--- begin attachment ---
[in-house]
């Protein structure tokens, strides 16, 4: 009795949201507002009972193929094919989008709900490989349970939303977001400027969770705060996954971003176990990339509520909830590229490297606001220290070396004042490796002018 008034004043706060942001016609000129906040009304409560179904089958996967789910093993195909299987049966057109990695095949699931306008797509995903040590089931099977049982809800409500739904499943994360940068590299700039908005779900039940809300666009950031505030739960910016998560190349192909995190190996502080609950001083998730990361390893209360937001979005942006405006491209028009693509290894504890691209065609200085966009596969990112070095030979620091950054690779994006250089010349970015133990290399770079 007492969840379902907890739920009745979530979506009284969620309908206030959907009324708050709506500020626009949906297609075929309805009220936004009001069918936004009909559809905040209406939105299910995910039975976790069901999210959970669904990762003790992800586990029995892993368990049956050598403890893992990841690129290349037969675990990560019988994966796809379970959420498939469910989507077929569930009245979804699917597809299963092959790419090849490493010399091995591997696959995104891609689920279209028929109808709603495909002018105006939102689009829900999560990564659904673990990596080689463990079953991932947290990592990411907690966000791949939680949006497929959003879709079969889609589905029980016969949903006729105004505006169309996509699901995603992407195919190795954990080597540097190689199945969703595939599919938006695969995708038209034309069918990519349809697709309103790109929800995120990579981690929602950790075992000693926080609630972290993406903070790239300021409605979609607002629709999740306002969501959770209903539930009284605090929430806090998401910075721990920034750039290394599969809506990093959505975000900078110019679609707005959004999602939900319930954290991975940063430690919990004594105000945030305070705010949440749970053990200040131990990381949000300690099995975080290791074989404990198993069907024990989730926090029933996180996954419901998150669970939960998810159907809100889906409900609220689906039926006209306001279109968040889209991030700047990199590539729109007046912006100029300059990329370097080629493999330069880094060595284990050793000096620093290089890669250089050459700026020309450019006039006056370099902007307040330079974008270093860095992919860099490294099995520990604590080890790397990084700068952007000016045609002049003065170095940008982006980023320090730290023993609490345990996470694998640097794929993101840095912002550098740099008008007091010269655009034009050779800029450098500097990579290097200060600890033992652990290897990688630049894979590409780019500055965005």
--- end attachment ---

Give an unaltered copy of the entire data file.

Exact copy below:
[in-house]
């Protein structure tokens, strides 16, 4: 009795949201507002009972193929094919989008709900490989349970939303977001400027969770705060996954971003176990990339509520909830590229490297606001220290070396004042490796002018 008034004043706060942001016609000129906040009304409560179904089958996967789910093993195909299987049966057109990695095949699931306008797509995903040590089931099977049982809800409500739904499943994360940068590299700039908005779900039940809300666009950031505030739960910016998560190349192909995190190996502080609950001083998730990361390893209360937001979005942006405006491209028009693509290894504890691209065609200085966009596969990112070095030979620091950054690779994006250089010349970015133990290399770079 007492969840379902907890739920009745979530979506009284969620309908206030959907009324708050709506500020626009949906297609075929309805009220936004009001069918936004009909559809905040209406939105299910995910039975976790069901999210959970669904990762003790992800586990029995892993368990049956050598403890893992990841690129290349037969675990990560019988994966796809379970959420498939469910989507077929569930009245979804699917597809299963092959790419090849490493010399091995591997696959995104891609689920279209028929109808709603495909002018105006939102689009829900999560990564659904673990990596080689463990079953991932947290990592990411907690966000791949939680949006497929959003879709079969889609589905029980016969949903006729105004505006169309996509699901995603992407195919190795954990080597540097190689199945969703595939599919938006695969995708038209034309069918990519349809697709309103790109929800995120990579981690929602950790075992000693926080609630972290993406903070790239300021409605979609607002629709999740306002969501959770209903539930009284605090929430806090998401910075721990920034750039290394599969809506990093959505975000900078110019679609707005959004999602939900319930954290991975940063430690919990004594105000945030305070705010949440749970053990200040131990990381949000300690099995975080290791074989404990198993069907024990989730926090029933996180996954419901998150669970939960998810159907809100889906409900609220689906039926006209306001279109968040889209991030700047990199590539729109007046912006100029300059990329370097080629493999330069880094060595284990050793000096620093290089890669250089050459700026020309450019006039006056370099902007307040330079974008270093860095992919860099490294099995520990604590080890790397990084700068952007000016045609002049003065170095940008982006980023320090730290023993609490345990996470694998640097794929993101840095912002550098740099008008007091010269655009034009050779800029450098500097990579290097200060600890033992652990290897990688630049894979590409780019500055965005």